A tender from the CRNW 70-series engines is in Moses Lake, WA. Apparently at one point it was mated to #73 as the paint showed through, but may have come from 70-72 originally based on casting dates of 1915. (source) After the CRNW folded, CRNW 71 – damaged from a boiler explosion – remained in Cordova through the war years and was included in the lot purchased by the ARR in 1946. This likely would have been the tender left with #71.
Regardless, the tender wound up behind Alaska Railroad rotary #3. (source) When Alaska Railroad #557 was sold to Monte Holm in 1964, this CRNW tender wound up behind it instead of the US Army tender it had hauled around for years. When 557 was sent back north, the tender was left behind as it wasn’t correct for the engine’s restoration. Consequently the tender remains. (That does leave the question of which tender #73 got when it was sold to the McCloud River Railroad in 1940.)
Katalla Company #3, a Dickson Manufacturing 0-4-0T purchased for the initial construction of the CR&NW and later numbered CRNW #3, was sold to the Alaska Anthracite Railroad for their operation out of Katalla around 1916. When the railroad went bankrupt around 1923, #3 and a string of cars was abandoned at Goose City along the Bering River. The equipment is still there, inaccessible and rusting away, but they can be seen in aerial photos.
No other locomotives are known to have survived.
At two CRNW wooden cars survive at the Museum of Alaska Transportation and Industry (MATI) in Wasilla, AK. The cars were part of a group sold to the ARR after the CRNW shut down. One was originally a box car, and the other is noted as a wooden refrigerated car that the CR&NW picked up from the Northern Pacific (and the ARR later turned into a bunk car).
A third CRNW boxcar survived in Chitina at least through 2009, although falling apart. When I was back in 2015, the car was gone (presumed scrapped) and the lot turned into a gravel parking area.
A fourth wooden boxcar exists at McCarthy near the turntable area that may be of CRNW origin. However, when examined in 2015, the car is heavily modified and is in rough shape.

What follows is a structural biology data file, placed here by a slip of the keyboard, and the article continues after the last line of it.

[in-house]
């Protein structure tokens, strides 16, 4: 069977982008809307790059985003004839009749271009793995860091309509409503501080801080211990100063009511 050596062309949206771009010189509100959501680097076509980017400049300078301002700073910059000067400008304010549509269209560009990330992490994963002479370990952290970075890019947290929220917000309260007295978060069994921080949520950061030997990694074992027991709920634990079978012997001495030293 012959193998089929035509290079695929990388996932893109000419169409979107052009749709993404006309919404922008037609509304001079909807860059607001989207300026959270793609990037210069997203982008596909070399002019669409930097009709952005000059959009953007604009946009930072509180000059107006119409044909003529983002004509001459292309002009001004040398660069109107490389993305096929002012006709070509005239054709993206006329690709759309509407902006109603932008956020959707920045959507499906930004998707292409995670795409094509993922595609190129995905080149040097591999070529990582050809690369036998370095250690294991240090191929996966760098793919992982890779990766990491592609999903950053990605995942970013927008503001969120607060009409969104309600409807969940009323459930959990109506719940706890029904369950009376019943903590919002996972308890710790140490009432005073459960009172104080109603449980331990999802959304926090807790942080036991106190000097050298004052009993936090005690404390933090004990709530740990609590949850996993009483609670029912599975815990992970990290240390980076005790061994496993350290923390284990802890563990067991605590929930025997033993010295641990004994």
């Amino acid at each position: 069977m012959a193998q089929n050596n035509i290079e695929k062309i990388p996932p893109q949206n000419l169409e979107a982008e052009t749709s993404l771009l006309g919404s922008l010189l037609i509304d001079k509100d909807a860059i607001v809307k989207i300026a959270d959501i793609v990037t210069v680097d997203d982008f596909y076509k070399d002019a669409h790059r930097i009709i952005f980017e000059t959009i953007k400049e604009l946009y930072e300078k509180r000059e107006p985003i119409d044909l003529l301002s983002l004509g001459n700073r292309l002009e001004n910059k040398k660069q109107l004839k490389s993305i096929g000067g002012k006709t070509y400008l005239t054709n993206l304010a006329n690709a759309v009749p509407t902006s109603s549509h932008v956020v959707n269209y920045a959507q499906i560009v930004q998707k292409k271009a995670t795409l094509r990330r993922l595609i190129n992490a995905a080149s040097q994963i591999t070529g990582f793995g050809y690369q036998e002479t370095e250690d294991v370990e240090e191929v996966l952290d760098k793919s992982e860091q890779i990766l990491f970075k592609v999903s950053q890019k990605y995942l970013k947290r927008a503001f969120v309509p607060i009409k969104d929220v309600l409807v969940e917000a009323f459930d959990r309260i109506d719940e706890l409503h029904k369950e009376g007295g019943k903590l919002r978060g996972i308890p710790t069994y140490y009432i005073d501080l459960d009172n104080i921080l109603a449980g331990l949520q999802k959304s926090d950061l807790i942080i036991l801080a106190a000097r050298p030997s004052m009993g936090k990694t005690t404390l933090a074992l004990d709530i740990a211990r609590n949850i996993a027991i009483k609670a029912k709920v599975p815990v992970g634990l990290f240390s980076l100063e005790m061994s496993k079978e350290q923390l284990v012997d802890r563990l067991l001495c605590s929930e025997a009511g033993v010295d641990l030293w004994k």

The only known passenger car to survive is CR&NW #100. At the end of operations, the car was sold to the Chicago, Burlington & Quincy, who renamed it “Aleutian”. The car was modernized in 1952 at the Aurora, IL, shops, and then sold to the Missouri Portland Cement Co. in 1966. When they no longer wanted it, the car was donated to the National Museum of Transportation in St. Louis, MO, where it exists today restored to CB&Q appearance.
While a source on the CB&Q mailing list says it was modernized in Aurora – and I don’t doubt that – at least some work appears to have happened at the CB&Q’s Lincoln, NE, shops when it was acquired by the Burlington. I acquired a CR&NW silver coffee server from an antique dealer in Lincoln who said she’d purchased a number of CRNW pieces from a long-time Burlington shop employee. Apparently he’d acquired them from the #100 when it passed through the shops and all the silver and china was replaced.
It is believed that BNSF rotary 972559 began life as CR&NW X-4, built by Alco-Cooke in 1915. The plow was sold to the Northern Pacific as their #46 in 1941, and later became NP 47. It was converted to electric operation in 1966 and mated with NP F9B #6701B as a power unit. During that 1966 rebuilding, the body of the plow was heavily modified and now looks very unlike X-4 except for the fan and underframe/trucks. The plow set was completely refurbised at Relco in Albia, IA, in 2011 and is still in active service on the BNSF.
The Miles Glacier (“Million Dollar”) Bridge exists at the end of the Copper River Highway going east/north out of Cordova. The northernmost span fell in the river as a result of the 1964 Good Friday Earthquake, but was repaired in 2004-2005. The bridge became inaccessible again in 2011 when Bridge 339 in the Copper River Delta failed, severing the end of the highway. In 2016, a large iceberg damaged one of the iceberg deflectors, leaving the structure again vulnerable to damage. However, for the moment the bridge is intact and – aside from the highway deck and the rebuilt pier #3 (part of the 2004 repairs) – largely original.
The Kuskulana Bridge continues to carry the McCarthy Highway (the old grade) across the Kuskulana Gorge. At some point the rails were removed and the bridge had a highway deck added, and this and the the approach trestles have been refurbished somewhat recently (date unknown).
The Gilahina Trestle (the second one – built in 1914 after a forest fire got the original) survives alongside the McCarthy Road, though is in a very bad state of disrepair. The west end was removed for construction materials and the center bents over the creek are completely rotted out. It’s only a matter of time until more of the trestle collapses.
Numerous other trestle bents exist within the Copper River canyons between Miles Glacier and Chitina and are visible from satellite imagery, but are inaccessible except by boat or air.
The McCarthy depot survives, and has been refurbished as a local museum.
A number of other structures survive as well, and I’ll add them to this list as time allows.